Winter storm not welcome

Last week’s winter storm certainly was not a welcome sight!
What a mess—and then with all the drifting, I had stuff lost right in my yard. I also ended up getting the tractor stuck trying to make my way to feed the heifers (couldn’t see my trail and that was it!)
Thankfully, my dad was able to get me out and then he plowed me a few roads so I wouldn’t run into that same problem.
Now it sounds like we are in for a rather cold week.
We’ve certainly been experiencing winter at its finest this year and it’s certainly making for a lot more work, burning more fuel, and just plain crabby people (me being one of them).
I was trying to be positive the other day thinking that spring will be coming. And then I thought we still have to tackle March, which can give us some pretty nasty weather!
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The calves have been rolling in quite nicely. Again, with the weather I find it is making more work (well, maybe not even more work but more worry!)
I always can analyze a situation to think of the worst thing that could happen. And sure enough, right as the men’s gold-medal hockey game was about to start Sunday morning, I had a cow with a backwards calf so that one had to be pulled.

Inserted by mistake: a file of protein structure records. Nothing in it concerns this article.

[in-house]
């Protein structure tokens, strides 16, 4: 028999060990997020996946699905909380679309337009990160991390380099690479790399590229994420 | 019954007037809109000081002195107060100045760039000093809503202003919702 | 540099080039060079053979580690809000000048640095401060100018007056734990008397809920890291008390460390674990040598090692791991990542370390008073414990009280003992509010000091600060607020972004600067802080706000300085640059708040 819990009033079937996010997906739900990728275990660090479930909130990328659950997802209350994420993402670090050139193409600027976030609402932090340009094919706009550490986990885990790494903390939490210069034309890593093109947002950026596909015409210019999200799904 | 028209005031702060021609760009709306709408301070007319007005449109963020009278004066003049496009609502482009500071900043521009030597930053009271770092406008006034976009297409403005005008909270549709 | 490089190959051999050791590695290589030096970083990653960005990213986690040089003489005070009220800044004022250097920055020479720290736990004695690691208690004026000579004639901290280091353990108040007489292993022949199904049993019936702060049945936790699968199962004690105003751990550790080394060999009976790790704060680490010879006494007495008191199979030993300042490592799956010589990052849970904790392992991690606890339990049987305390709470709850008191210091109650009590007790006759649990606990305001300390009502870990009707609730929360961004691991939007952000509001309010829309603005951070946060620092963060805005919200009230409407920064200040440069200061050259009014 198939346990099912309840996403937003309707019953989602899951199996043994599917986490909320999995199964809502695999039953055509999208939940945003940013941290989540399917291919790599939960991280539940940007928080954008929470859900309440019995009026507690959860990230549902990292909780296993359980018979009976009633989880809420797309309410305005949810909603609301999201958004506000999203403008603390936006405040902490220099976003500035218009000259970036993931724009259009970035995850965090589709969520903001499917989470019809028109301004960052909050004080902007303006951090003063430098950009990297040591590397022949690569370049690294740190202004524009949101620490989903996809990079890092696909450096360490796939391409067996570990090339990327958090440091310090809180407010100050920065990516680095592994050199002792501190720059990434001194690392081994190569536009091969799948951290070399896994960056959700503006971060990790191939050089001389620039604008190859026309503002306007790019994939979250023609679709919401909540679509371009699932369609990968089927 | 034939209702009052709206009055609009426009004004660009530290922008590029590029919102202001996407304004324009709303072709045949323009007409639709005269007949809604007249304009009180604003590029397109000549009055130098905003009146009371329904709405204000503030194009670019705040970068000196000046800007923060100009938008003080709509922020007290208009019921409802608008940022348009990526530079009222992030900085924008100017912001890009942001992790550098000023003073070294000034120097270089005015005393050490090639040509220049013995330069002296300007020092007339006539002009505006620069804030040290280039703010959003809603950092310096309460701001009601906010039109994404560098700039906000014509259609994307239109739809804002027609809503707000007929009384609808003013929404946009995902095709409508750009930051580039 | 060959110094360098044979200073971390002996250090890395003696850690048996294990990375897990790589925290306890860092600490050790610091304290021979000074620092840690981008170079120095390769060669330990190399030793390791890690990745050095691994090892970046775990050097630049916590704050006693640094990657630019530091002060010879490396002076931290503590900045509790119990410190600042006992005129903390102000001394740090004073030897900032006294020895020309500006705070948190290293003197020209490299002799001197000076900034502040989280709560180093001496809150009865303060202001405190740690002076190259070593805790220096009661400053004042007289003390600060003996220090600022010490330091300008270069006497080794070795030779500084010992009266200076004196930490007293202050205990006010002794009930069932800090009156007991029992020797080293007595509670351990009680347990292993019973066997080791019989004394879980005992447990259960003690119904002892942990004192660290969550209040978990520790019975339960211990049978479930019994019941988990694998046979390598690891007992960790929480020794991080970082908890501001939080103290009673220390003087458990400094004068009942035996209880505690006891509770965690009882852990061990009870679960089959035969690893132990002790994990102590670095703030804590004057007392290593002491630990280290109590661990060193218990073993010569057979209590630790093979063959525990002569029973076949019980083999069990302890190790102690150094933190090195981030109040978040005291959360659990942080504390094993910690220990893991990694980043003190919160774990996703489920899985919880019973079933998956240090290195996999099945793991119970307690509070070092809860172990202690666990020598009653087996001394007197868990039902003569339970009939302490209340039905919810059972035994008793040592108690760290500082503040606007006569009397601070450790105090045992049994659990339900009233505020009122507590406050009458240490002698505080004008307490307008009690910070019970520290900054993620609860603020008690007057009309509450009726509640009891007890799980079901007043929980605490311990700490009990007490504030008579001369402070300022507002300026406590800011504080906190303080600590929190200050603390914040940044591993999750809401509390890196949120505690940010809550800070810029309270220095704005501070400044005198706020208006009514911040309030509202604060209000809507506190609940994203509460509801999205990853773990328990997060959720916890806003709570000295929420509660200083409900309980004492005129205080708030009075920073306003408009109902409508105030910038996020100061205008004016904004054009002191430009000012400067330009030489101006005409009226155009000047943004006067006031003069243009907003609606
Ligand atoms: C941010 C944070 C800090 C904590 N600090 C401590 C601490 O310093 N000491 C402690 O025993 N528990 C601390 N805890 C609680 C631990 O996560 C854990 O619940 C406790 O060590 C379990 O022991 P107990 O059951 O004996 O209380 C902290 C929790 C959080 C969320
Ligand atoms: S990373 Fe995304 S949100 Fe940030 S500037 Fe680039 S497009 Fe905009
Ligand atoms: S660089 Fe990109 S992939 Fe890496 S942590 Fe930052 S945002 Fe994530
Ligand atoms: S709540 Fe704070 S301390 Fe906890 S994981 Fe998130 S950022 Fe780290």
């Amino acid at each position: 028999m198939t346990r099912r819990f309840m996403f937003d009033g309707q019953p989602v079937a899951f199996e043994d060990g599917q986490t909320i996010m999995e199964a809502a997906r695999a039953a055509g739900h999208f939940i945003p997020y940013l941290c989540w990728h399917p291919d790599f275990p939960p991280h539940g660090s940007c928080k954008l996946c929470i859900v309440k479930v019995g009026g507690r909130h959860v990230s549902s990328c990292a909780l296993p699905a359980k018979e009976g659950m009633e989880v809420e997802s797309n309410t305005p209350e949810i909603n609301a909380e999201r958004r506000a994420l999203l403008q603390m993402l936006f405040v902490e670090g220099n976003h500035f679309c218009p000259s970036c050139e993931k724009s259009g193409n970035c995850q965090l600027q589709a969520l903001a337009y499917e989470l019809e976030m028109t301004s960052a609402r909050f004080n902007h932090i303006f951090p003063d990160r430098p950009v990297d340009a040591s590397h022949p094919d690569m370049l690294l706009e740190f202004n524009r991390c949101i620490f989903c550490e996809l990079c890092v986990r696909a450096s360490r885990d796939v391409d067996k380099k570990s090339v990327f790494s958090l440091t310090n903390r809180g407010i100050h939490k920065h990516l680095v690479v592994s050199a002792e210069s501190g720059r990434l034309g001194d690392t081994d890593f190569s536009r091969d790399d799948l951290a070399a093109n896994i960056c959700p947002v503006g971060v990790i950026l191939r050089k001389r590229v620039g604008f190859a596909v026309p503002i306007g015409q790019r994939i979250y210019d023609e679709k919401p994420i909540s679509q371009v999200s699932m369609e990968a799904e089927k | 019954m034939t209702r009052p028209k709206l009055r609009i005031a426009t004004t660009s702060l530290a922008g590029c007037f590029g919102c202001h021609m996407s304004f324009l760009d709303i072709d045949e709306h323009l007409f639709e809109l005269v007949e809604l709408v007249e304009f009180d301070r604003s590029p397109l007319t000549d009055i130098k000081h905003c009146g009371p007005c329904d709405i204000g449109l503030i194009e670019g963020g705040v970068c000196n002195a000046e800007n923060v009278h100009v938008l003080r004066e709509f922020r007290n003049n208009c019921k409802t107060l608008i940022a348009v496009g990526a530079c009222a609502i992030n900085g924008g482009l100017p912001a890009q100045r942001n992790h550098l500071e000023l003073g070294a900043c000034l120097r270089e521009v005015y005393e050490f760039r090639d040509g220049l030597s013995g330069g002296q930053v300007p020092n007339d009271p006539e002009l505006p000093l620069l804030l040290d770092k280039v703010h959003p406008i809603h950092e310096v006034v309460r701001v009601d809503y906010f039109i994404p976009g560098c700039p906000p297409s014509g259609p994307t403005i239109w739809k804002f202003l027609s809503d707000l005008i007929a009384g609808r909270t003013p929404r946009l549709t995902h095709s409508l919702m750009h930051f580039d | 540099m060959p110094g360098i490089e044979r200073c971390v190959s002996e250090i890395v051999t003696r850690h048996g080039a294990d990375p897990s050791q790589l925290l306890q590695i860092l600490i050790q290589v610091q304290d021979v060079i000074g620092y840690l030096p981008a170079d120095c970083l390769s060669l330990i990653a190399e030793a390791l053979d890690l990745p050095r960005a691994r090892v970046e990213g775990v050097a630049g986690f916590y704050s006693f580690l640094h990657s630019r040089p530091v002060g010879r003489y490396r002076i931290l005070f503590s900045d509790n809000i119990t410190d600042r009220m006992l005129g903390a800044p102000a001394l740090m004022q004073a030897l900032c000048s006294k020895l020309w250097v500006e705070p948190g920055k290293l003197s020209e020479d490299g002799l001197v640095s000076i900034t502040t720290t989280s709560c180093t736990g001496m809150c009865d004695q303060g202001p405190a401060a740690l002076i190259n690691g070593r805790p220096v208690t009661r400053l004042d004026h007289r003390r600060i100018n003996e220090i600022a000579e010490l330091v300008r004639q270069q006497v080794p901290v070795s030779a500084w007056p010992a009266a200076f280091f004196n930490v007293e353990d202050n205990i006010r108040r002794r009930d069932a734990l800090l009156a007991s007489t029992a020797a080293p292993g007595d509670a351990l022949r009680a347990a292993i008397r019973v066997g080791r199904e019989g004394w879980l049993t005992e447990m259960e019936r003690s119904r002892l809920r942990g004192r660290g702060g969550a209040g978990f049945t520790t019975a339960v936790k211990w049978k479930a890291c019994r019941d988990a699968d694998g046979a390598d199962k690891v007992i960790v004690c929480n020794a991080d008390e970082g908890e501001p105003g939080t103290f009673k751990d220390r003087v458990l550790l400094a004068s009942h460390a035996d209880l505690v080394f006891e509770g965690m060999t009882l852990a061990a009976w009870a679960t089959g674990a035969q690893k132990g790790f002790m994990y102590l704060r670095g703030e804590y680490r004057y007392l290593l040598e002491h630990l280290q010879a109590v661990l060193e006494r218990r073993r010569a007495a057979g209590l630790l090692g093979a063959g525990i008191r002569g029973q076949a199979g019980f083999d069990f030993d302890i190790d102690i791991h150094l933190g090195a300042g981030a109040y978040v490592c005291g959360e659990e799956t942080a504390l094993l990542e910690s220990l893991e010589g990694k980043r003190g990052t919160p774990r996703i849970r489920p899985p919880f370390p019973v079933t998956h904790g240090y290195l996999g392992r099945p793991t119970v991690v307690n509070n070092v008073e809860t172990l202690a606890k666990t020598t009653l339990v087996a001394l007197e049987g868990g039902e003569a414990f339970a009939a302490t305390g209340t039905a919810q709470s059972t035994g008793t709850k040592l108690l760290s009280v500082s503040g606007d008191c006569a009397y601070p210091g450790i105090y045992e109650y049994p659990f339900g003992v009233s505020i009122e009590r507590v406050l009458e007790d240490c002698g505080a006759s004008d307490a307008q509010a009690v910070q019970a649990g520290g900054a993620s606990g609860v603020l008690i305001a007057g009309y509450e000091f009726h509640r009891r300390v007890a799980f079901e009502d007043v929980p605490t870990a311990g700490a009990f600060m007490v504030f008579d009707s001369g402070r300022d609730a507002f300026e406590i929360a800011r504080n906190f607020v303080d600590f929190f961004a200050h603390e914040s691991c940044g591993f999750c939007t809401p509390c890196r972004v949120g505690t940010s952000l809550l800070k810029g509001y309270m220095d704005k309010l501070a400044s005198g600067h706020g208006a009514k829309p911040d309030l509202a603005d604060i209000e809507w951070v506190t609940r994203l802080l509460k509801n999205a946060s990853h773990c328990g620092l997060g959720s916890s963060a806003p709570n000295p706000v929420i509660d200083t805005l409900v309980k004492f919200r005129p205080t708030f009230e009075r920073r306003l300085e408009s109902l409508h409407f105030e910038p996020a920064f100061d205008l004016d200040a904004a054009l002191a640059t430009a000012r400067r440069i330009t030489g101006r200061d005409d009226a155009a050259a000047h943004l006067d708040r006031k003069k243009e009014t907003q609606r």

Fortunately, all turned out well and her name is “Price-less” after the star Canadian goalie.
I also have a poor cow with lots of milk that either stepped on her teat or someone else stepped on it and it is a mess. And as you can imagine, it hurts so treating it isn’t all that fun.
The cows have been huddling trying to keep warm and out of the wind, just like summertime when the bugs are bad, and something is bound to get stepped on.
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How about those Olympics! It appeared Sochi, Russia put on an unbelievable show.
I am so proud of all our Canadian athletes and their hard work, and gold medals in curling and hockey—whoo hooo.
I’m going to miss watching the events now!
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I am participating in a few webinars this week.
Webinars are a wonderful way to continue learning right from your own home. You simply log into the session on your computer and listen and learn (I was learning about growing hops Monday night).
I strongly encourage you to participate in this technology as it works great.
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Joe Sletmoen, Rey Chartier, and Bryan Kelly represented Rainy River District at the Beef Farmers on Ontario annual meeting last week.
Joe also sat on the panel discussion about farming in the north.
Since I’m busy at home with calves (and winter), I could not attend the annual meeting. But many of my friends from the meeting were busy e-mailing and texting to let me know what a great job Joe did representing the north!
Thanks for making the trip Joe, Rey, and Bryan.